Critical items include discussions on the shape of the international climate regime after 2012, and the detail of the Montreal Action Plan.
Articles 3.9 and 9 of the Protocol require that countries begin in 2005 and 2006 to both review and amend the Protocol in preparation for the second commitment period in 2013.
Article 3.9 which refers to future commitments by the industrialised countries was raised in Montreal last year and an Ad Hoc Working Group (AWG) established. This group has met once already in Bonn in Germany in May during official UN meetings and a list of issues to be discussed were identified. An 'In Session' Workshop will be held during the second meeting of the AWG in Nairobi with presentations from Parties and external bodies, including the EU and the Intergovernmental Panel on Climate Change on the 4th Assessment Report due out next year.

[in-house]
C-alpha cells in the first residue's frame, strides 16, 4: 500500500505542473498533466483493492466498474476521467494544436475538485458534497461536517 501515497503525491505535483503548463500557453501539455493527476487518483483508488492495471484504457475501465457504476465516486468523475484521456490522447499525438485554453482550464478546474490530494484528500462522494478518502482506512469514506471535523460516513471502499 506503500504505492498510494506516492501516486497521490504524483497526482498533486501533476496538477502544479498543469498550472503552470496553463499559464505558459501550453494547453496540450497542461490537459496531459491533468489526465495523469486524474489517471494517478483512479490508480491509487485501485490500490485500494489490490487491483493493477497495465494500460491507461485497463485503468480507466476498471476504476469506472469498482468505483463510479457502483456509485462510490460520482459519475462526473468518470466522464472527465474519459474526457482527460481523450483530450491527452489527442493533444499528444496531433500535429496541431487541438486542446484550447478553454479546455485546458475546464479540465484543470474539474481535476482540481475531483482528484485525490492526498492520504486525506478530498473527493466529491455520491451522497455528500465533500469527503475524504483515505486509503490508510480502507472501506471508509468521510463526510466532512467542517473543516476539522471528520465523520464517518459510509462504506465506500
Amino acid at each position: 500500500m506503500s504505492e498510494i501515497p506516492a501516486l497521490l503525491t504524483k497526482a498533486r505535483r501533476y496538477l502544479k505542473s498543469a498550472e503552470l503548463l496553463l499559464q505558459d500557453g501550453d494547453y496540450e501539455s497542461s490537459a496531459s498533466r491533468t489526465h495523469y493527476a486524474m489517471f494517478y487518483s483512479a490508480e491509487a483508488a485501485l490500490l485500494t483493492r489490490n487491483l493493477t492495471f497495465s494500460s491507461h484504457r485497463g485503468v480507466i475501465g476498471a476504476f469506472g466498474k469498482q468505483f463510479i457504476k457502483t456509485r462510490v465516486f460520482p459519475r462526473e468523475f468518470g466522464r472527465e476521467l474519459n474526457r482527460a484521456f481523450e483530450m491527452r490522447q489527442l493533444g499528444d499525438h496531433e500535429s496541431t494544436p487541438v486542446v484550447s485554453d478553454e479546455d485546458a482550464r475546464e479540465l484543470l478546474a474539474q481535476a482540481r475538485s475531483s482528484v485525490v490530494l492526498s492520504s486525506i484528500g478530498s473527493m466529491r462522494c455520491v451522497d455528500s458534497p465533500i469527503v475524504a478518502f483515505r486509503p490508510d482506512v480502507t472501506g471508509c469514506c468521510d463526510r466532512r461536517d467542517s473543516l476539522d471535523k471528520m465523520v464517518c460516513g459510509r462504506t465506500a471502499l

Under Article 9 a wider review of the Protocol is requested at the second Meeting of the Parties. This is an important opportunity for a rigorous review of the Protocol, in order to ensure its future effectiveness, equitable basis and expansion beyond 2012.
The third process, the "Dialogue on Long Term Cooperative Action", a non-binding two-year dialogue under the Convention "to analyse strategic approaches for long-term cooperative action to address climate change" will continue. This will take place 15-16 November and will discuss advancing development goals in a sustainable way and realising the full potential of market-based opportunities.